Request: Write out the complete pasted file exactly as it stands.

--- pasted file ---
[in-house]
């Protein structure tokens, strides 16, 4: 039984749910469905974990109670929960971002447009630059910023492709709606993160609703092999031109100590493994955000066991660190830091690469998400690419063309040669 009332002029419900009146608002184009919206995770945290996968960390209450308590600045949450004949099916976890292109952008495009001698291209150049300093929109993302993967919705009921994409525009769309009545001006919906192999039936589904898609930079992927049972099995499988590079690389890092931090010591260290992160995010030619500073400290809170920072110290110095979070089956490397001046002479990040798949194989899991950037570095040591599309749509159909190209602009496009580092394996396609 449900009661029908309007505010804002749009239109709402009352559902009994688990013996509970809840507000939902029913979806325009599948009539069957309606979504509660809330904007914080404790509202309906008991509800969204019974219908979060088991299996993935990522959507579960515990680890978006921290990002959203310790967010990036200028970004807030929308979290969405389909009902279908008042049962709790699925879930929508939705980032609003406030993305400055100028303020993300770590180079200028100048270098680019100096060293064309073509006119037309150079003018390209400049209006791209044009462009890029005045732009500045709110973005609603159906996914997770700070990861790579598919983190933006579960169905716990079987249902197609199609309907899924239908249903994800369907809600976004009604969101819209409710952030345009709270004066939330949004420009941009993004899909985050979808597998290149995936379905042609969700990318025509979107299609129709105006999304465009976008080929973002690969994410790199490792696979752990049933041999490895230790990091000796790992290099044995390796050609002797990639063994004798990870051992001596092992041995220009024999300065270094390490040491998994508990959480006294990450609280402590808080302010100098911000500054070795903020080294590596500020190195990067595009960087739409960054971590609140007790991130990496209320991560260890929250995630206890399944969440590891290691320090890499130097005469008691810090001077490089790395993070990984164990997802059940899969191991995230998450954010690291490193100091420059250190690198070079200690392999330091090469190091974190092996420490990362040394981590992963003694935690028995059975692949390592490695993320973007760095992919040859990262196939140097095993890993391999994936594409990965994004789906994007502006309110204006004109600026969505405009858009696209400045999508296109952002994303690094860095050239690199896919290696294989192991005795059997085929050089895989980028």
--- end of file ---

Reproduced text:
[in-house]
């Protein structure tokens, strides 16, 4: 039984749910469905974990109670929960971002447009630059910023492709709606993160609703092999031109100590493994955000066991660190830091690469998400690419063309040669 009332002029419900009146608002184009919206995770945290996968960390209450308590600045949450004949099916976890292109952008495009001698291209150049300093929109993302993967919705009921994409525009769309009545001006919906192999039936589904898609930079992927049972099995499988590079690389890092931090010591260290992160995010030619500073400290809170920072110290110095979070089956490397001046002479990040798949194989899991950037570095040591599309749509159909190209602009496009580092394996396609 449900009661029908309007505010804002749009239109709402009352559902009994688990013996509970809840507000939902029913979806325009599948009539069957309606979504509660809330904007914080404790509202309906008991509800969204019974219908979060088991299996993935990522959507579960515990680890978006921290990002959203310790967010990036200028970004807030929308979290969405389909009902279908008042049962709790699925879930929508939705980032609003406030993305400055100028303020993300770590180079200028100048270098680019100096060293064309073509006119037309150079003018390209400049209006791209044009462009890029005045732009500045709110973005609603159906996914997770700070990861790579598919983190933006579960169905716990079987249902197609199609309907899924239908249903994800369907809600976004009604969101819209409710952030345009709270004066939330949004420009941009993004899909985050979808597998290149995936379905042609969700990318025509979107299609129709105006999304465009976008080929973002690969994410790199490792696979752990049933041999490895230790990091000796790992290099044995390796050609002797990639063994004798990870051992001596092992041995220009024999300065270094390490040491998994508990959480006294990450609280402590808080302010100098911000500054070795903020080294590596500020190195990067595009960087739409960054971590609140007790991130990496209320991560260890929250995630206890399944969440590891290691320090890499130097005469008691810090001077490089790395993070990984164990997802059940899969191991995230998450954010690291490193100091420059250190690198070079200690392999330091090469190091974190092996420490990362040394981590992963003694935690028995059975692949390592490695993320973007760095992919040859990262196939140097095993890993391999994936594409990965994004789906994007502006309110204006004109600026969505405009858009696209400045999508296109952002994303690094860095050239690199896919290696294989192991005795059997085929050089895989980028």